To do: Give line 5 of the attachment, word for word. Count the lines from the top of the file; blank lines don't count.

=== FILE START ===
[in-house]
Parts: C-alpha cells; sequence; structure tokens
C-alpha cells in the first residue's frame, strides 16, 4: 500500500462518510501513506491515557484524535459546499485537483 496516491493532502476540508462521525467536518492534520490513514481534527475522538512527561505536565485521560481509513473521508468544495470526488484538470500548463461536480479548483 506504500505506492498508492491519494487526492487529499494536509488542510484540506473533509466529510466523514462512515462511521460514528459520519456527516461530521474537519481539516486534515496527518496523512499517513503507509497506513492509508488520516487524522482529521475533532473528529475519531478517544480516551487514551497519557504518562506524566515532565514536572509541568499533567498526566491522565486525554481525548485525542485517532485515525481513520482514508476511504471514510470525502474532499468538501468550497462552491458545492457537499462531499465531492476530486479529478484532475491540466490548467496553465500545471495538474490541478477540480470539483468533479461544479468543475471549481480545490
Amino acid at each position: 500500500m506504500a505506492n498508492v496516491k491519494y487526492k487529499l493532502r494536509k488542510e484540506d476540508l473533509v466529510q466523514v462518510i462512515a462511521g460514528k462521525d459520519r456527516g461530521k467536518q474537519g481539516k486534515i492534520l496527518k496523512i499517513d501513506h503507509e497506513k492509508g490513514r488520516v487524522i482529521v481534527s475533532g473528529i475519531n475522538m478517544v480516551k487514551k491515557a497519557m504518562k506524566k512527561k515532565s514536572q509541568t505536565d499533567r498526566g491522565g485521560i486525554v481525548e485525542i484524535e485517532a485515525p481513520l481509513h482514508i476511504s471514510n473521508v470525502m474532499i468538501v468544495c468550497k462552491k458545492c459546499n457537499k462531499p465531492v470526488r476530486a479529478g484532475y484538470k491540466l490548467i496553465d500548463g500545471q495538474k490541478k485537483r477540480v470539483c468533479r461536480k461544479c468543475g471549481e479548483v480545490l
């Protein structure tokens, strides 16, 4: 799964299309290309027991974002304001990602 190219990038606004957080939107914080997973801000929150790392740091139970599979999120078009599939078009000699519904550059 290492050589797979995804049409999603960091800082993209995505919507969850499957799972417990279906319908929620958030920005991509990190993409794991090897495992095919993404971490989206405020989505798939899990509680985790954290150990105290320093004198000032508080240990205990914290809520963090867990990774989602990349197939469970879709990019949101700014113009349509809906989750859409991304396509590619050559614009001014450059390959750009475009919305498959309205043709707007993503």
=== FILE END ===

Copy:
């Protein structure tokens, strides 16, 4: 799964299309290309027991974002304001990602 190219990038606004957080939107914080997973801000929150790392740091139970599979999120078009599939078009000699519904550059 290492050589797979995804049409999603960091800082993209995505919507969850499957799972417990279906319908929620958030920005991509990190993409794991090897495992095919993404971490989206405020989505798939899990509680985790954290150990105290320093004198000032508080240990205990914290809520963090867990990774989602990349197939469970879709990019949101700014113009349509809906989750859409991304396509590619050559614009001014450059390959750009475009919305498959309205043709707007993503």